Almost 1,000 more contributions were made during the interim virtual/chamber phase than during a comparative period at the beginning of the year.
There were also more contributions from female MPs. Women made up a “slightly higher proportion” of those participating in the virtual chamber, up from 31% earlier in the year to 35%.
Scottish National Party MP Kirsty Blackman also noted the remote provisions made it easier for MPs with disabilities to participate.
Technology is key
The big lessons from these experiences are very similar to those facing other workplaces.
That is, the need to be flexible and invest in suitable technology. This includes secure and individually verifiable voting apps – such as Infoleg – political discussion software and reliable, high-quality video conferencing facilities.
Australia’s parliament can do better (it needs to)
Long before COVID-19, researchers have been calling for parliaments to make better use of technology, to be more efficient and enhance the quality of public engagement.
A 2009 parliamentary survey of MPs found most spent between 5% and 10% of their time travelling. It is a common refrain of MPs they would rather spend more time in their electorates than in Canberra.
There is also growing acknowledgement travel and work requirements on our MPs – particularly in such a geographically dispersed country – are unhealthy and unreasonable. Travel time and time away from family has also been identified as a particular barrier to attracting more more female MPs.
Yes, there are challenges when it comes to “going virtual”. But by forcing our parliaments to experiment with new ways of operating, COVID-19 presents a critical opportunity to reimagine how our democratic institutions can work better.
If we embrace this moment with energy and enthusiasm, we can create new spaces for new voices (as well as better spaces for those we already have).
This might sound naïvely optimistic, but we have been here before.
About 40 years ago, someone stood in a dry Canberra paddock and imagined the light-filled, architectural wonder that is the current “new” Parliament House. And how MPs could be inspired by that environment to communicate their ideas with each other and their country.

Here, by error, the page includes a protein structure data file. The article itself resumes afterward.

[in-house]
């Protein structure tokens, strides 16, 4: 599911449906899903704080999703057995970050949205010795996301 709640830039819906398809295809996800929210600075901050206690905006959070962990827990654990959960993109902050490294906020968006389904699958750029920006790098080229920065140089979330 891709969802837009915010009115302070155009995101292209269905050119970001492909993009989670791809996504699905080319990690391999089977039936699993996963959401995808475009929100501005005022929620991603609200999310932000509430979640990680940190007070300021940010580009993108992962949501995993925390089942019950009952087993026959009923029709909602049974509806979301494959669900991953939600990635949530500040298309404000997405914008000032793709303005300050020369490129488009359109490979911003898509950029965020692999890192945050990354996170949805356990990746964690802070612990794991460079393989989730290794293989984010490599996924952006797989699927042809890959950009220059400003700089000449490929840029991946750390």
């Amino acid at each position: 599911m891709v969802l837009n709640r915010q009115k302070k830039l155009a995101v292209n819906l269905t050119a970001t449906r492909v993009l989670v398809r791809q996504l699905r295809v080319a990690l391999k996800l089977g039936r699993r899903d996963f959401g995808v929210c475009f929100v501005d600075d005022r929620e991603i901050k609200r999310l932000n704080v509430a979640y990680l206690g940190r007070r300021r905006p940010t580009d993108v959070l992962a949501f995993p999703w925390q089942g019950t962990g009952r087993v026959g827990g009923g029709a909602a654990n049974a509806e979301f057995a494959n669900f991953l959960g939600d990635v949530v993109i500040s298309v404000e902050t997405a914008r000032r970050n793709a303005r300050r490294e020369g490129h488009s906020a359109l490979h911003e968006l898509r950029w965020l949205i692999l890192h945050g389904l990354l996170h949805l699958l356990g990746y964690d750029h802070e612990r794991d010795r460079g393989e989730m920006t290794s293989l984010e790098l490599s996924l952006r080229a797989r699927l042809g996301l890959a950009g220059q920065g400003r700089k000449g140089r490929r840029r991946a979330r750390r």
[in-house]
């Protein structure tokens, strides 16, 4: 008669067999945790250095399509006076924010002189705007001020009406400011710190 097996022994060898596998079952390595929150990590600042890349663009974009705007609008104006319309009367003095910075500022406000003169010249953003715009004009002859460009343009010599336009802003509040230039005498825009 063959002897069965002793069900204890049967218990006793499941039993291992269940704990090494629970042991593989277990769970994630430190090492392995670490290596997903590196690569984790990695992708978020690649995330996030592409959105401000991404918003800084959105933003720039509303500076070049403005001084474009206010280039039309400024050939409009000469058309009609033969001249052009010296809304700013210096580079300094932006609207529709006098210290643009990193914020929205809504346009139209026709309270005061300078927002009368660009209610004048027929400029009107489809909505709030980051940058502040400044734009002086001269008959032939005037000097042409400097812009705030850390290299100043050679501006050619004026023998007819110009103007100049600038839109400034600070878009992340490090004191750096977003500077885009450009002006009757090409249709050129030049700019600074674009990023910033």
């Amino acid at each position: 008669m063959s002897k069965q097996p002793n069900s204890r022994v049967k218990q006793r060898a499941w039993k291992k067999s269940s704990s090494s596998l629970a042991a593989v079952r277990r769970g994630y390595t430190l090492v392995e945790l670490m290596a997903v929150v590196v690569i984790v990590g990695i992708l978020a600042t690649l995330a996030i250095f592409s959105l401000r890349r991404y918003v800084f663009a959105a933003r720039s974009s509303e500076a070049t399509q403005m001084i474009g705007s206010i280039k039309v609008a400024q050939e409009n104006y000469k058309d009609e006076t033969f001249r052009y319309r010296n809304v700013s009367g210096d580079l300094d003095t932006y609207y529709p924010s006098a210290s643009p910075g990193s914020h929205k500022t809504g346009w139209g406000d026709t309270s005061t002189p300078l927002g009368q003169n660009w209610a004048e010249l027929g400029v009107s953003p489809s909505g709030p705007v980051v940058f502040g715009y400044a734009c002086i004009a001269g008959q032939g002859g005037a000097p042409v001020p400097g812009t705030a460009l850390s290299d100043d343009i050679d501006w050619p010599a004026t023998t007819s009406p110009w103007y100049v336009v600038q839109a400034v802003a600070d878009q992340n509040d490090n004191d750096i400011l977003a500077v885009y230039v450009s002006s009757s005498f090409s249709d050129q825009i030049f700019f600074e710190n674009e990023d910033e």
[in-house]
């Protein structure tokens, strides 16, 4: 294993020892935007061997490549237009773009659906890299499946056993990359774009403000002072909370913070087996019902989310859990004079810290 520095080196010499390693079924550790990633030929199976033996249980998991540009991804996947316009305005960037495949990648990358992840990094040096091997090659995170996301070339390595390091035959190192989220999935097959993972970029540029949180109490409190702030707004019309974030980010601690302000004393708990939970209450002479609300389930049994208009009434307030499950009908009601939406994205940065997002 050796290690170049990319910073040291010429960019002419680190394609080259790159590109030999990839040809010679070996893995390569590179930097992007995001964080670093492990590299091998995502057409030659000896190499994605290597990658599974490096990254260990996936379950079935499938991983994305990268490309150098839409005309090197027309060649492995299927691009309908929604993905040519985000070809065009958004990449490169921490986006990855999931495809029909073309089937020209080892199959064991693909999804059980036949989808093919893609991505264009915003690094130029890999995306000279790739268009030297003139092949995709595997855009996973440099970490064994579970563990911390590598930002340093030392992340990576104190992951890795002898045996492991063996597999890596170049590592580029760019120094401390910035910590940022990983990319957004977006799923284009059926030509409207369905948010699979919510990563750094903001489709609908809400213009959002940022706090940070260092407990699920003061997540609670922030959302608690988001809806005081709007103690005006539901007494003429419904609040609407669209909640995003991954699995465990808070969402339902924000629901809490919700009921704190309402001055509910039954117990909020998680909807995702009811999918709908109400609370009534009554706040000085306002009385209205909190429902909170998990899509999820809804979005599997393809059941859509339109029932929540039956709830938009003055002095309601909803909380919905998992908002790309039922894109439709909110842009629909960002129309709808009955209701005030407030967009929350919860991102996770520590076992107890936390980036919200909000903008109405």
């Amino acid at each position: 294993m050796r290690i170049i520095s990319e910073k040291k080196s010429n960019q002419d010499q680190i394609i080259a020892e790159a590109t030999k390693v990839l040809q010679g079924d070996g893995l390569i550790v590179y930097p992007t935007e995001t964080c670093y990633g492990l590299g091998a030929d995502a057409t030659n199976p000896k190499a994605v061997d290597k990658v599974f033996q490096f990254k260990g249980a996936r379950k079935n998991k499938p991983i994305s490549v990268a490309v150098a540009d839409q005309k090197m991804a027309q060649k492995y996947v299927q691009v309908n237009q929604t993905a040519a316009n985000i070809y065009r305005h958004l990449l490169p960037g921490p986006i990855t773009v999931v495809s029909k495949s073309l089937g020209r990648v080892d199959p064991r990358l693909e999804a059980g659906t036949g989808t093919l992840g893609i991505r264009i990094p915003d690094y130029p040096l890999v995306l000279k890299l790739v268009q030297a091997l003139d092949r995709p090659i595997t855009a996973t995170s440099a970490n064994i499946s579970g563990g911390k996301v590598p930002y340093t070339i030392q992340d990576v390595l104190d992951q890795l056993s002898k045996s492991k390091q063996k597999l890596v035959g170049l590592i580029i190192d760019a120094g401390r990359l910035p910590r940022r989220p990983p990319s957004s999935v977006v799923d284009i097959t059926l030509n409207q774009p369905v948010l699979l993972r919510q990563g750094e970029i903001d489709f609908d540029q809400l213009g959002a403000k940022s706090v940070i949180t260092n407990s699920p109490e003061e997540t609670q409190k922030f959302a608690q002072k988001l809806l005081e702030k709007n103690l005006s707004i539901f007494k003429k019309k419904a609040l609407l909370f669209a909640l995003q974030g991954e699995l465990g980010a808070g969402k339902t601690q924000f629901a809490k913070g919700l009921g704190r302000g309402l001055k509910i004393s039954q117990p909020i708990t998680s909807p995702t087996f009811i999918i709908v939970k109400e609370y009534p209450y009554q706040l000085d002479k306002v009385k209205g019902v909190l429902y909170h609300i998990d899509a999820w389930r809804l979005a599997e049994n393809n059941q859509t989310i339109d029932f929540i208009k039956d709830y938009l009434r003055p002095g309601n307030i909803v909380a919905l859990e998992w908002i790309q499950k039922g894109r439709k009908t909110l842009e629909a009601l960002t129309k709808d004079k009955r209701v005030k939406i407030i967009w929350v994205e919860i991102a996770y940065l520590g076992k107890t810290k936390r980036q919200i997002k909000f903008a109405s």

Now, as we sit in front of our screens, we can begin to see a new parliamentary landscape. It might feel impersonal at first, but it has the potential to make parliament more user-friendly for MPs and citizens alike.
Federal parliament’s Speaker Tony Smith and Senate President Scott Ryan have agreed to chair a proposed bipartisan working group on how parliament can meet safely during the pandemic.
Labor put forward the working group plan after Scott Morrison cancelled the two-week sitting that was due to start August 4.
The group would comprise the leader of the house and manager of opposition business and their Senate counterparts. The ALP suggested including the chief federal and ACT medical officers but Smith and Ryan said they should be called on as needed.
The group would not decide whether the next sitting, scheduled to begin August 24, goes ahead. The government determines the House sittings, and the Senate (where the government is in a minority) is in charge of its own meetings.
Smith and Ryan said in a letter to Labor: “At the outset, we believe the six parliamentarians should receive a joint briefing from the Commonwealth and ACT Chief Medical Officers regarding the discussions to date, and risks that need to be mitigated.
“Following this briefing, we will be in possession of all relevant facts, and in a position to discuss specific options.
“We will call upon the resources of the chamber departments and the Department of Parliamentary Services as necessary to address issues raised.”
The presiding officers pointed out they had previously engaged with the opposition about the operation of parliament during COVID.
The UK Supreme Court’s finding that Boris Johnson’s suspension of parliament (or prorogation) was unlawful has raised the question of whether similar judicial action could be taken to challenge a controversial prorogation in Australia.
There have been several occasions in the past when prorogation has been used in Australia to achieve political aims.
In light of the UK legal challenge to Johnson’s prorogation that impeded parliamentary action prior to the Brexit date of October 31, will similar court challenges to these types of suspensions be more likely in the future? And would Australian courts consider hearing such challenges?
What the UK Supreme Court ruled
The UK case potentially has relevance for Australia because it neatly side-stepped the more contentious question of whether the prime minister’s advice to the Queen could be the subject of judicial review on the ground it was given for an improper purpose.